Prolonged cardiac arrest patients usually suffer irreversible brain damage. Three minutes of cardiac arrest, without medical attention, cause severe brain injuries. From the fifth minute chance of brain death is near 100%. Even when they start up quickly resuscitation (CPR) there is a time limit for survival of the brain. There are few cases that have been doing well after more than 10 minutes of resuscitation without response.

These three types of cerebral infarction are called ischemic stroke because the mechanism leading to an infarction is ischemia (insufficient blood perfusion), or by thrombus, embolus or circulatory shock.

The main risk factors for ischemic stroke (or just stroke) are:
Stroke is a framework that typically occurs in people over 50 years with risk factors listed above, but can occur in young people who have bleeding disorders or inflammatory diseases of the blood vessels, for example, antiphospholipid antibody, factor V Leiden, lupus or vasculitis.


Hemorrhagic stroke

Hemorrhagic stroke
Hemorrhagic stroke
In ischemic stroke, responsible for up to 85% of cases, there is a hemorrhagic stroke, caused by a ruptured blood vessel in the brain, which leads to intracranial bleeding. In general, hemorrhagic stroke occurs due to a weakness of the wall of a brain artery.

The main causes of hemorrhagic stroke are:
  • Trauma
  • Hypertension
  • Use of drugs that inhibit blood clotting such as heparin and warfarin
  • Smoking
  • Malformations of cerebral vessels
  • Vasculitis
  • Aneurysms in the brain

The hemorrhagic stroke is usually more dramatic than the ischemic stroke almost always reaching for a higher brain area.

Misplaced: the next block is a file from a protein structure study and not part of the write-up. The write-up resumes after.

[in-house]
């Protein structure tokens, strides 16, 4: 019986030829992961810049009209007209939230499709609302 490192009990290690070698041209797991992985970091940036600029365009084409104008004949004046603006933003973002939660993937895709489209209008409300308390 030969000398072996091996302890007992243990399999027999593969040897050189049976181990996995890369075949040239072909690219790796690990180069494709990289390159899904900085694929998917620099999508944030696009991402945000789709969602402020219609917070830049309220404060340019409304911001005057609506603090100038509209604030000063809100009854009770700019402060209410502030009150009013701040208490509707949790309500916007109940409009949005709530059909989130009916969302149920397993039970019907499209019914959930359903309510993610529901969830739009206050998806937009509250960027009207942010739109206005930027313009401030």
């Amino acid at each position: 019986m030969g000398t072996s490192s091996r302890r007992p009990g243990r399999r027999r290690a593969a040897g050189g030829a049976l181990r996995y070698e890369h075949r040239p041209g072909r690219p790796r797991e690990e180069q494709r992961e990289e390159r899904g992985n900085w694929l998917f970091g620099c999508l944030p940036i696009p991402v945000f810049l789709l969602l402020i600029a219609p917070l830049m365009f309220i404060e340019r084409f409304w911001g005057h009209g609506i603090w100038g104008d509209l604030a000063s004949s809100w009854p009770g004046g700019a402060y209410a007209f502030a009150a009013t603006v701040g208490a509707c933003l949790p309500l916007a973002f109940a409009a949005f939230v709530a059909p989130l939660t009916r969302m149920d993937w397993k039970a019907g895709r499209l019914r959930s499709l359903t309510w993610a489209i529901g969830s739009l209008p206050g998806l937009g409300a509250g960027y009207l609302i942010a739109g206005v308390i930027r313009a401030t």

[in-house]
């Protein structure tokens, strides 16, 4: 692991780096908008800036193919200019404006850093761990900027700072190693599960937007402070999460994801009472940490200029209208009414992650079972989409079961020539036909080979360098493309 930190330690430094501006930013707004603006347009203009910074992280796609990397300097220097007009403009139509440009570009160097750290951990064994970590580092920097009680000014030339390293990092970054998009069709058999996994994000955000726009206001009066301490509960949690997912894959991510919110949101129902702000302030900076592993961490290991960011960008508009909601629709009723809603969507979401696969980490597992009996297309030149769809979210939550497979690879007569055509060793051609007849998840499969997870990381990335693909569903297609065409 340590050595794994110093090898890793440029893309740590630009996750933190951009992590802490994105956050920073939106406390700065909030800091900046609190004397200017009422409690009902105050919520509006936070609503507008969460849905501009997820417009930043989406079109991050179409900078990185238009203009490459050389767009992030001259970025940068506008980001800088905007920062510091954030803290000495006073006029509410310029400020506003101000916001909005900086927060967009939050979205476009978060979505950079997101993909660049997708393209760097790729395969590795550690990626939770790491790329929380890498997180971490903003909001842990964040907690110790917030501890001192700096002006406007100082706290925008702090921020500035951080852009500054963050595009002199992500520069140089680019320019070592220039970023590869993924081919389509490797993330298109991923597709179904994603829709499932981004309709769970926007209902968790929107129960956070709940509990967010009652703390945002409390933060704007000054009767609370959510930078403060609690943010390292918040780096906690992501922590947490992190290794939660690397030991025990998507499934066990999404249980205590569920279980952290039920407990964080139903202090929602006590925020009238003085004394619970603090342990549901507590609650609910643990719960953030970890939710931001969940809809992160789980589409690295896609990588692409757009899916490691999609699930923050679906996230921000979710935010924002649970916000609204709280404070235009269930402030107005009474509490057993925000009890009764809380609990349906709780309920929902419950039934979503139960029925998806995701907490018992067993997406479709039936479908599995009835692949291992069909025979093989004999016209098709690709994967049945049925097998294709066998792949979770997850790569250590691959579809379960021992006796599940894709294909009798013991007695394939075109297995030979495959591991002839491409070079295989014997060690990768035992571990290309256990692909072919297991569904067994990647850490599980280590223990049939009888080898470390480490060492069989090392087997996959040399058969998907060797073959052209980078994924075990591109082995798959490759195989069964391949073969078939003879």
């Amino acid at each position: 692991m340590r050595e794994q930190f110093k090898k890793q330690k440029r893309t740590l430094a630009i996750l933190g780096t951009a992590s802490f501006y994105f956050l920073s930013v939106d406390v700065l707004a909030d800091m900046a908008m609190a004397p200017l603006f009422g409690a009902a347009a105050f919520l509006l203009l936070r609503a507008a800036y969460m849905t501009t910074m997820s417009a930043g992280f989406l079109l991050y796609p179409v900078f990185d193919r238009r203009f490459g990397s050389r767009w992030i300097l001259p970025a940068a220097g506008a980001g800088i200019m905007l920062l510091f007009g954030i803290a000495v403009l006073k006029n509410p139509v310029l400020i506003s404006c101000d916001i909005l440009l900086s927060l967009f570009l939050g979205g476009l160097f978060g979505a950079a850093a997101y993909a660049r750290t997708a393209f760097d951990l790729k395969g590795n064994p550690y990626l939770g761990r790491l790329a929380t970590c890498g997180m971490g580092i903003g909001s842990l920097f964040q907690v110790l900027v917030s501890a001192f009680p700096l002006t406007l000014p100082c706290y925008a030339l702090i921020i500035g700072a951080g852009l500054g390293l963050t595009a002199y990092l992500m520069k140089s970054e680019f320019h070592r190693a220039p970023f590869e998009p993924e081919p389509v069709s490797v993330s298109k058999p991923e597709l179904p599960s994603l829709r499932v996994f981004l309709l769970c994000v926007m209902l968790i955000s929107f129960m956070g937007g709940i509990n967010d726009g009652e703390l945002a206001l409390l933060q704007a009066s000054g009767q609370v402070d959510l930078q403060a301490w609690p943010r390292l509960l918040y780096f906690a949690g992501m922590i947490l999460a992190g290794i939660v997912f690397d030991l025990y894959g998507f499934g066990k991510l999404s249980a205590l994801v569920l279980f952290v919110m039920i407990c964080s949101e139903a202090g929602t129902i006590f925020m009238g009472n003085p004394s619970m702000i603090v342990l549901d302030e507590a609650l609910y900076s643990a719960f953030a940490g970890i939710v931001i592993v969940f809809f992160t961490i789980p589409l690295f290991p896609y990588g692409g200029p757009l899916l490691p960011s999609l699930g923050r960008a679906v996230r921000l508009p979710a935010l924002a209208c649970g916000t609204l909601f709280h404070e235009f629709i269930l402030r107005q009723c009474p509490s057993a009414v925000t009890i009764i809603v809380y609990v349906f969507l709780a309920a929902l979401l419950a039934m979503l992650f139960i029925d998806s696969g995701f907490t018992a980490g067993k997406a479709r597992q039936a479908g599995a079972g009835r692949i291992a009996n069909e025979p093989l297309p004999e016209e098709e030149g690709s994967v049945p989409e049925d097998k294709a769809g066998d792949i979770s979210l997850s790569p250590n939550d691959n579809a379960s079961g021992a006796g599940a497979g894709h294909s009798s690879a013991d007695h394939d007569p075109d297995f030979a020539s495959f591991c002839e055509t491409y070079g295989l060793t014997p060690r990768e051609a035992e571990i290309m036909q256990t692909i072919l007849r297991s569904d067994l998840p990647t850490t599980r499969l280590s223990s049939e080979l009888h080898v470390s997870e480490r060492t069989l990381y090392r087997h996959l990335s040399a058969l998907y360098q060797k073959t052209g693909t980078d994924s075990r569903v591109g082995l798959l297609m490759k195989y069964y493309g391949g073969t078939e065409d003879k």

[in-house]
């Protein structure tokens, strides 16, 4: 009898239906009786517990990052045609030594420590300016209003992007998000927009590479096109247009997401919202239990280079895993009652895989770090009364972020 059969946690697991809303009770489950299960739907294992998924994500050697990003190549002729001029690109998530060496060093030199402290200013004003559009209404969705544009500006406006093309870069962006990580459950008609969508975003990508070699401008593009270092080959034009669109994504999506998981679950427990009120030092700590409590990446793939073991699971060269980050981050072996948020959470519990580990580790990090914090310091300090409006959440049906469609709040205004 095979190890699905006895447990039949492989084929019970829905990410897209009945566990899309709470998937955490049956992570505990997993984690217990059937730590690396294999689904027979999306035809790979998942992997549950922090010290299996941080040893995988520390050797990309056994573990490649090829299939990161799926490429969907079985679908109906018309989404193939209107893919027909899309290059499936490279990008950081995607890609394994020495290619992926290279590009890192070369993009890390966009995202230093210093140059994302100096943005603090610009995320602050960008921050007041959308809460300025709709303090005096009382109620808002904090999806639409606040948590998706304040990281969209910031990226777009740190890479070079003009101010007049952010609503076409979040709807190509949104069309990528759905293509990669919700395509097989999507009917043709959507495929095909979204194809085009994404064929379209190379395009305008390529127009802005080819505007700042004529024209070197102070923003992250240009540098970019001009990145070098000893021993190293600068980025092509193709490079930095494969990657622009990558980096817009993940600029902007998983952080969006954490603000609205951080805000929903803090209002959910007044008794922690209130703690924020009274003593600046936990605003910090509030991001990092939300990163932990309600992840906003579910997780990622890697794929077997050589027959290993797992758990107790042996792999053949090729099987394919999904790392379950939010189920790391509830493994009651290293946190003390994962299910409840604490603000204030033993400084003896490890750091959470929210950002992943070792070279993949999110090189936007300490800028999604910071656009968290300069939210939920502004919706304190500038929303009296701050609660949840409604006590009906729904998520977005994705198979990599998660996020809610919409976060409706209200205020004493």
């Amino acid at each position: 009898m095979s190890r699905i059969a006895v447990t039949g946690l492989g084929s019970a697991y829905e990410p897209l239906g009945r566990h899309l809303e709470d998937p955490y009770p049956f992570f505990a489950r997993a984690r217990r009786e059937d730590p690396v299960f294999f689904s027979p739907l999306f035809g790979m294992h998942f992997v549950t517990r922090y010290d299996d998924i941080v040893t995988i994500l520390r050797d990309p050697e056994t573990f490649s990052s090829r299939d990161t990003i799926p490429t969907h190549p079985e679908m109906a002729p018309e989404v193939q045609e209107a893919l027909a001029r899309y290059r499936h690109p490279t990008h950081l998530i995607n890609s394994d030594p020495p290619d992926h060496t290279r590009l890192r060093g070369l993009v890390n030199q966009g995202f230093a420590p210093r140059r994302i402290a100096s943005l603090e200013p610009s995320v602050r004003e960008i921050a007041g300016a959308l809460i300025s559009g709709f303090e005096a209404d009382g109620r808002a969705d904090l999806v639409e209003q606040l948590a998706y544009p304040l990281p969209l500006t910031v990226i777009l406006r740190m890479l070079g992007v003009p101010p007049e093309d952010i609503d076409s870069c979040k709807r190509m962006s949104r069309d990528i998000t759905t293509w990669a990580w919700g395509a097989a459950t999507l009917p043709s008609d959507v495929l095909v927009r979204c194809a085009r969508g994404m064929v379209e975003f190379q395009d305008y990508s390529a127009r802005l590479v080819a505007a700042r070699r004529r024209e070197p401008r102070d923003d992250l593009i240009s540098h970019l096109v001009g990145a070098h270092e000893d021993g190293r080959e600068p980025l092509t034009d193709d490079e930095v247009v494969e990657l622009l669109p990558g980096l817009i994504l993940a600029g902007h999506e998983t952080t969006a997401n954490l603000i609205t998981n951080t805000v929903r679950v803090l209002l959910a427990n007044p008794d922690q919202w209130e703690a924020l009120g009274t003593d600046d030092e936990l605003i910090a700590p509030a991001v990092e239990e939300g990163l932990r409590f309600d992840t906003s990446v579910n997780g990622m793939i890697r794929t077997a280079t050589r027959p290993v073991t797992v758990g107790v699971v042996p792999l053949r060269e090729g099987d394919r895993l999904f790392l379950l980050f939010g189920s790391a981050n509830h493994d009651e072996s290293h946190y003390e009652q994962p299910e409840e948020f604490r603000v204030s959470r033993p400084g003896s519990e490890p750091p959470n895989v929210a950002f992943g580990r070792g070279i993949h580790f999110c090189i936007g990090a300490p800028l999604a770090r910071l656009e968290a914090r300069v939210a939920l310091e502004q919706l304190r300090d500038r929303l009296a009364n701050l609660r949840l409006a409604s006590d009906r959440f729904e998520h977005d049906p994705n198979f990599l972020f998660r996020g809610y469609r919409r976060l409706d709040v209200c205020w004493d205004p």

The skull is a closed box which has no capacity to expand. When there is a major bleeding, blood leaks into the brain hematomas as they begin to compress it into the skull. This compression of the brain further contributes to neuronal injury and the risk of death.

There are two types of hemorrhagic stroke: intracerebral hemorrhage and subarachnoid hemorrhage. The first, as the name implies, occurs when the bleeding is located within the brain. Already a subarachnoid hemorrhage occurs when bleeding occurs between the brain and the meninges (membranes covering the brain).

The hemorrhagic stroke, mostly intraparenchymal (intracerebral), usually has a poor prognosis. The mortality rate is greater than 50% and only about 10% are without sequelae. When there are major bleedings and loss of consciousness, the mortality rate is 90%.

Now that you know the types of stroke, learn the most important part of it - the clinical picture.


Consequences, signs and symptoms of stroke

Symptoms depend on the stroke area of the brain affected. The larger the area, in general, the more severe is the frame. Small infarcts in prime areas are also serious. The most common symptoms of stroke are:

Signs of stroke
  • Decrease the force on a part or an entire side of the body (Weakness in the limbs)
  • Convulsive crisis
  • Loss of balance and inability to stand up and difficulty performing simple tasks such as pushing a button, turn on the light or taking a glass or fork to mouth
  • Difficulties in speech and crooked mouth
  • Changes in gait
  • Changes in the musculature of the face or eye deviation
  • Visual changes such as double vision, partial or total blindness
  • Paralysis motor, usually on only one side of the body
  • Disorientation, incoherent speech and strange behavior of sudden onset
  • Decreased level of consciousness
  • Coma
  • Death